The most important fact about felt is that it has to be made from wool fibre. Unlike a woven or knitted textile, made from a continious spun thread of wool fibres, felt is made from the un-spun wool fibres and is therefore known as a fabric rather than a textile.
Wool is the only natural fibre that will felt. In fact,it is the natural quality of wool fibre to felt. When making felt you are providing the correct conditions to help the wool fibres matt together in a controlled manner. Everyone is familiar with accidents that can happen when washing woolen items. A woolen garment will shrink and look matted after too harsh a treatment when washing, because of the structure of the wool fibre.
A close examination of the wool fibre under a microscope reveals why wool will felt naturally. The fibre or staple is constructed by a series of overlapping scales that have a serrated edge. The scales overlap and provide a staple with a pointed tip. A human hair is quite similar in construction but a wool fibre differs because of its molecular structure. A protein called keratin is present in wool and the molecular structure of keratin protein gives wool elasticity or creep. The keratin protein is formed in a spiral formation and, depending on the age of the sheep and type of fleece, the creep can vary. If one staple of wool fibre is held between two fingers and pulled through against the scales the fibre reacts rather like a spring. So it is the fibre structure and creep that play an important part in making wool fibre felt.
Obviously wool does not felt on its own, otherwise sheep would be walking around in felt jackets, but it does need the action of four elements. These are heat, moisture,friction and pressure. When the wool fibres are exposed to these four elements, the scales on the staple open up and the creep makes them tangle. The more they are exposed to these conditions the tougher the felt. As the fibres begin to dry the creep shrinks back and the serrated edges catch onto other fibres and produce a mesh of fibres witch of course is felt.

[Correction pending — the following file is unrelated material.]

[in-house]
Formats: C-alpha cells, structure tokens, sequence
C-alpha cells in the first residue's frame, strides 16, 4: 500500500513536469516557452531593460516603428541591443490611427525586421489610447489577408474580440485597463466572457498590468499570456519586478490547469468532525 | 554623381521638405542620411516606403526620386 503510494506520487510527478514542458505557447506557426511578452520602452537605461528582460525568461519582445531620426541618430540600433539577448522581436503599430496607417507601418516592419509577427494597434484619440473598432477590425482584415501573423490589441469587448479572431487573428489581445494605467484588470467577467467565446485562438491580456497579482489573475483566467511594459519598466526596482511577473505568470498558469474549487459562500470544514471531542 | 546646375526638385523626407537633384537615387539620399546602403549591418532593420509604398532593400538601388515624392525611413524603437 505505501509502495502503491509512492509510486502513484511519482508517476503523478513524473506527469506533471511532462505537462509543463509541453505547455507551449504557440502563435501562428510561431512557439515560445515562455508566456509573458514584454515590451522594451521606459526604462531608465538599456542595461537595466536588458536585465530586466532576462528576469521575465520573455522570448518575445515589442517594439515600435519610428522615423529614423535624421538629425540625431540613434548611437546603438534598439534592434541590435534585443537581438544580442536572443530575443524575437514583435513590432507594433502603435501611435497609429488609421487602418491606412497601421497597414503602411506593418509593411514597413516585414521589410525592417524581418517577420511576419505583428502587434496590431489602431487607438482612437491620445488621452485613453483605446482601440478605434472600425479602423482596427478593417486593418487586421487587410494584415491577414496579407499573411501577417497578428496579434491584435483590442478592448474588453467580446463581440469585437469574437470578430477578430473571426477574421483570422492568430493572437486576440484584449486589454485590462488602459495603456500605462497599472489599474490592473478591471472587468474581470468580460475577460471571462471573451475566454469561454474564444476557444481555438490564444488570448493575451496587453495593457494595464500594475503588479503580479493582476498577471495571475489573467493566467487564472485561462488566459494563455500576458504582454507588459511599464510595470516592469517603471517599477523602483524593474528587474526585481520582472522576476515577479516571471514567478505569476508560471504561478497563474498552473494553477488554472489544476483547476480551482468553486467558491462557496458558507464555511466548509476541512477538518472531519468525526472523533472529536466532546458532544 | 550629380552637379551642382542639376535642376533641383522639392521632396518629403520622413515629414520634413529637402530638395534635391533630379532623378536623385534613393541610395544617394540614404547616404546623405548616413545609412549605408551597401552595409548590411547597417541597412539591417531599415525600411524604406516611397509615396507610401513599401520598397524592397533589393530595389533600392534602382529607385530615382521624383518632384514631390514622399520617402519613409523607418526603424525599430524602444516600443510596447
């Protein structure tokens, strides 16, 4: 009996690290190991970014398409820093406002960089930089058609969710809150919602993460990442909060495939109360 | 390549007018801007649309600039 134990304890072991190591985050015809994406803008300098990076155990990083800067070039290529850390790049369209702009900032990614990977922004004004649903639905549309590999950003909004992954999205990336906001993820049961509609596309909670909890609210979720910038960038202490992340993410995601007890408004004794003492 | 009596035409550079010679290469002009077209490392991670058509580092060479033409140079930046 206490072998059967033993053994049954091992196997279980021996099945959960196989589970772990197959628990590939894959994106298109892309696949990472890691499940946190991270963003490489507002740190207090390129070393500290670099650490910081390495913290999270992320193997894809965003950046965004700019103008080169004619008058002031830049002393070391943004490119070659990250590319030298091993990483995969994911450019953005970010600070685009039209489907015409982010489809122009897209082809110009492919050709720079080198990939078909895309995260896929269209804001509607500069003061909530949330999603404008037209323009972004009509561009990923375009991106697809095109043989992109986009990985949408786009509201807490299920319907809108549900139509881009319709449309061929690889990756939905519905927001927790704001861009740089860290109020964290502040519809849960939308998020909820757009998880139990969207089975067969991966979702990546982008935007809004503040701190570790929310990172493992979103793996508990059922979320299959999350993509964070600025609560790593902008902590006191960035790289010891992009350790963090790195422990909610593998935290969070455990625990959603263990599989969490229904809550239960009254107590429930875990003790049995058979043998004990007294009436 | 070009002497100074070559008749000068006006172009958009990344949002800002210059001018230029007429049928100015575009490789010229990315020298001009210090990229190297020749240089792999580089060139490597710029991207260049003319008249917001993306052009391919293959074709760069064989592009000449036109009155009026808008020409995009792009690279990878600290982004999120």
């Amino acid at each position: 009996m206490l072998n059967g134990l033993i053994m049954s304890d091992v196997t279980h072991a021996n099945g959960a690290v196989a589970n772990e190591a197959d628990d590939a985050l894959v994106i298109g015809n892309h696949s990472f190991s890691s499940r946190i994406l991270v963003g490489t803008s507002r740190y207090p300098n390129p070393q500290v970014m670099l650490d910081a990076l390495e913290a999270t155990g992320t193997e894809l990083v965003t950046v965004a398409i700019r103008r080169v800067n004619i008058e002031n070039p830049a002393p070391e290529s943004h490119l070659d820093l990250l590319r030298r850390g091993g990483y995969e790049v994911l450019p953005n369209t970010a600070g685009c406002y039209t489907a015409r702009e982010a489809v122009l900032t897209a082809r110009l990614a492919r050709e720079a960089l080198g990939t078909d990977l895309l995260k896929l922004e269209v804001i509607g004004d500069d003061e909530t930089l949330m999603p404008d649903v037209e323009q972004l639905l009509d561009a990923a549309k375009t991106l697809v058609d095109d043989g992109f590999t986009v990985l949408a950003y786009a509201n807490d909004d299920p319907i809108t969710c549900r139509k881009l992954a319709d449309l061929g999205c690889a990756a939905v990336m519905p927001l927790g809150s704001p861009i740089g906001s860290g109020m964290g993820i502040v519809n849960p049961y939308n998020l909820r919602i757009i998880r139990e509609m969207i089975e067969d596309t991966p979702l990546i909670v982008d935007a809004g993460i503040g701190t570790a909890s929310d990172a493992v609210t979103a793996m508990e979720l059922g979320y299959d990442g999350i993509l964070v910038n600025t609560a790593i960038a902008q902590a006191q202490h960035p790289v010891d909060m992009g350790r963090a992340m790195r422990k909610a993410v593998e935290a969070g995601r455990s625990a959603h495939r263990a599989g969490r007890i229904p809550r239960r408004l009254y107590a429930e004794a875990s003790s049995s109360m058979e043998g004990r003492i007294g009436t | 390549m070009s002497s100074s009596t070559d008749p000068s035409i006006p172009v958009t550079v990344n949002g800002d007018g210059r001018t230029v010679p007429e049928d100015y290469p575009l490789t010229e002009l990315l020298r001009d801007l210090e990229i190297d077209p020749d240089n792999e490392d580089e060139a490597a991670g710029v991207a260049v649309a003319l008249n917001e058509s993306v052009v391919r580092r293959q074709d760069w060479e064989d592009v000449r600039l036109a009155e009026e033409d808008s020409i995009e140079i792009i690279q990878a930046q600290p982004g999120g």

The simple way wool felts perhaps explains a little of its versatility when designing with wool fibres. Your hands are all that are required to provide the warmth, moisture, friction and pressure needed to felt wool fibre.
Sue Freeman,''Felt craft, handcrafted felt from fleece to finished projects'', A David & Charles craft book, 1988, page 8
Legend tells that one day St Christopher set out on a long journey. He had walked for many miles and had grown weary so he decited to stop and rest for a while. He found a good shady spot under a tree and sat down and removed his sandals to soothe his feet. Whilst he was relaxing, he had an idea. St Christopher had noticed some fleece caught on bushes from passing sheep so he gathered several handfuls and lined his sandals. He now felt refreshed to continue his journey and now his sandals were far more comfortable from the fleece that cushioned his feet. Eventually he reached his journey's end and removed his sandals to wash his feet. As he took off his sandals, he was amazed to find that the sheeps' fleece had turned intofabric. This, of course, was felt.
It is possible that felt was discovered, quite by accident,in a similar way to this. It is the oldest formof controlledfabric made by man and pre-dates Christianity. Prehistoric man hunted animals for food and used the animal skins to clothe himself and sleep on. The mixture of body weight, heat, movement and perspiration would have created the ideal conditions for felting the skins. Once it was noticed what was hapening to the fibres it was then possible to control this and make felt as an intended fabric.